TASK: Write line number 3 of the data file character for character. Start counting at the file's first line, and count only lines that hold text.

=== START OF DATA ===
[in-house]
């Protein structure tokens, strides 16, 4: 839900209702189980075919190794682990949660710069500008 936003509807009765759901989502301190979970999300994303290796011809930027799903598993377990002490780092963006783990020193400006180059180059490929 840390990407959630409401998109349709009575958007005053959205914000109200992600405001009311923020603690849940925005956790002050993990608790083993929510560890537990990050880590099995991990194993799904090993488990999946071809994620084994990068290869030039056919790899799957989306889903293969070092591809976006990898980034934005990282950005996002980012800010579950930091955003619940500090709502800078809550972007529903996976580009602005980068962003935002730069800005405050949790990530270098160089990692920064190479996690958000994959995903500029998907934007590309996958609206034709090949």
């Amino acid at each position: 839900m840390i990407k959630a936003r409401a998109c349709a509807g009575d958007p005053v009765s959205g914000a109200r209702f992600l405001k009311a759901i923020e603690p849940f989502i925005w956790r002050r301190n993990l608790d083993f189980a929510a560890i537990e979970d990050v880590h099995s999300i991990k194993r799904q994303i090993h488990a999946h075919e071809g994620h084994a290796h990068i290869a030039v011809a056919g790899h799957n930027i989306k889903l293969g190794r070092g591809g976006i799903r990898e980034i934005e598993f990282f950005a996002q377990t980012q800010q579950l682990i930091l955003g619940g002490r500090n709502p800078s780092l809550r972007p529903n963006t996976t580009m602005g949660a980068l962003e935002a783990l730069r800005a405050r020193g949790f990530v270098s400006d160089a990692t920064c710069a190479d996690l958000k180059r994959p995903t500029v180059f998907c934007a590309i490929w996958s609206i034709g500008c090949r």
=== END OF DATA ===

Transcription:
């Amino acid at each position: 839900m840390i990407k959630a936003r409401a998109c349709a509807g009575d958007p005053v009765s959205g914000a109200r209702f992600l405001k009311a759901i923020e603690p849940f989502i925005w956790r002050r301190n993990l608790d083993f189980a929510a560890i537990e979970d990050v880590h099995s999300i991990k194993r799904q994303i090993h488990a999946h075919e071809g994620h084994a290796h990068i290869a030039v011809a056919g790899h799957n930027i989306k889903l293969g190794r070092g591809g976006i799903r990898e980034i934005e598993f990282f950005a996002q377990t980012q800010q579950l682990i930091l955003g619940g002490r500090n709502p800078s780092l809550r972007p529903n963006t996976t580009m602005g949660a980068l962003e935002a783990l730069r800005a405050r020193g949790f990530v270098s400006d160089a990692t920064c710069a190479d996690l958000k180059r994959p995903t500029v180059f998907c934007a590309i490929w996958s609206i034709g500008c090949r």